• Leslie Singleton
          Posted July 18, 2013 at 5:17 pm | Permalink

          It is really very simple, viz I don’t want foreigners arranging arrests here. This is, or at least was, England. Perhaps it’s different where you live with all the pretend borders, which are not our fault.

  2. margaret brandreth-j
    Posted July 16, 2013 at 5:34 am | Permalink

    Without exactly knowing what the opt outs or opt ins are and how they intend to be worded ,it is difficult to imagine whether they are sensible and in the nations interest. My biggest fear is that the conservatives will veer to that which is best for private industry and not human rights.

    • David Price
      Posted July 16, 2013 at 8:16 am | Permalink

      Why do you seek to tar conservatives, the last Labour government was no beacon of human rights – erosion of civil libertities, increase of state surveillence, the Dr David Kelly episode.

      Or, how about the apparent Labour proposals to make sponging off the state a human right, hows that for abuse.

      The issue is always the pressure on human rights by the state, which isn’t just the politicians but they do seem to change their minds and perspectives once in power.

      • uanime5
        Posted July 16, 2013 at 12:56 pm | Permalink

        You’ve ignored that Labour introduced the Human Rights Act (HRA) so that people could enforce their human rights in UK courts, while the Conservatives are planning to add repealing the HRA and leaving the ECHR to their campaign manifesto. So it is clear which party supports human rights.

        • David Price
          Posted July 16, 2013 at 3:15 pm | Permalink

          I’ve not ignored the HRA merely pointed out that political affiliation has no bearing on treatment of civil liberties. But, since you bring itrup passing the HRA obviously had no bearing on the demonstrated attitude of the Labour government to human rights/civil liberties, more a case of “do what I say not as I do” which statists are prone to.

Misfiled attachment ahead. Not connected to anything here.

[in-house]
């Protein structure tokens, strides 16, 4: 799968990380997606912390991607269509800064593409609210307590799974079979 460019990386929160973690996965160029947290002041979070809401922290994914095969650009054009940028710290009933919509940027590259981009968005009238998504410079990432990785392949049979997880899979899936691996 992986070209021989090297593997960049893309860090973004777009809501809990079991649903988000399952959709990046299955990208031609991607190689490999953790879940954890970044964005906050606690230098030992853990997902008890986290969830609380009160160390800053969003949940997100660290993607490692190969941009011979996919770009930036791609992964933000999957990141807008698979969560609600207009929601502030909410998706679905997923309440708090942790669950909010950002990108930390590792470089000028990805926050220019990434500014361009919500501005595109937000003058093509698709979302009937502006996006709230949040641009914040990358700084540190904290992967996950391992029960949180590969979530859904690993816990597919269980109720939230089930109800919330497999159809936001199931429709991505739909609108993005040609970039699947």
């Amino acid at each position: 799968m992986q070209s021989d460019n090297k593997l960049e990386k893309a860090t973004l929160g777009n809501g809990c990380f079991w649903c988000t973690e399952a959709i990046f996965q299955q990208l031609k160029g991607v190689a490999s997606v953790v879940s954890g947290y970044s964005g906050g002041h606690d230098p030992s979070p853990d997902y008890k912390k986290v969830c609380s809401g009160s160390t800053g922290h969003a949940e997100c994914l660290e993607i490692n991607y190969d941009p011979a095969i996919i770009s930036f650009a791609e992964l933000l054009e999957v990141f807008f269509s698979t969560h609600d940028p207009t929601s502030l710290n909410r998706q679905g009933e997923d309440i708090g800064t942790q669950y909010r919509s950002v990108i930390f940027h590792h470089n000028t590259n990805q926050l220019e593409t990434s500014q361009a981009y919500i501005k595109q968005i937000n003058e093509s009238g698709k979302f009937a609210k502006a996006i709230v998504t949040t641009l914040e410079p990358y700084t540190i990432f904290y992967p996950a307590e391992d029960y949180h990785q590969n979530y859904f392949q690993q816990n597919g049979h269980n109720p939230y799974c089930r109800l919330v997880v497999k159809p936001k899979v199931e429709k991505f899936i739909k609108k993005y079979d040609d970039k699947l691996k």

• Anonymous
          Posted July 16, 2013 at 4:28 pm | Permalink

          Uanime5 – It also made a certain legal practice very successful indeed.

          • lifelogic
            Posted July 17, 2013 at 7:38 pm | Permalink

            Indeed

        • margaret brandreth-j
          Posted July 16, 2013 at 4:33 pm | Permalink

          I am not tarring the conservatives, but perhaps I should say the coalition , but there again it is the tory’s’ who want to opt out at this particular time, The governing body are the ones who will forward all processes at this time, therefore I am addressing what is relevant today. I personally believe that human rights , including British human rights have been marred for many years and I during the terms of labour have certainly not been excluded from this or the tory terms prior to that. I have not secured justice for being the victim of many misgivings until one day someone fought for me using EU human rights and they won.!

  3. lifelogic
    Posted July 16, 2013 at 5:41 am | Permalink

    We shall see but I do not expect much progress in the right direction from this dreadful House of Commons.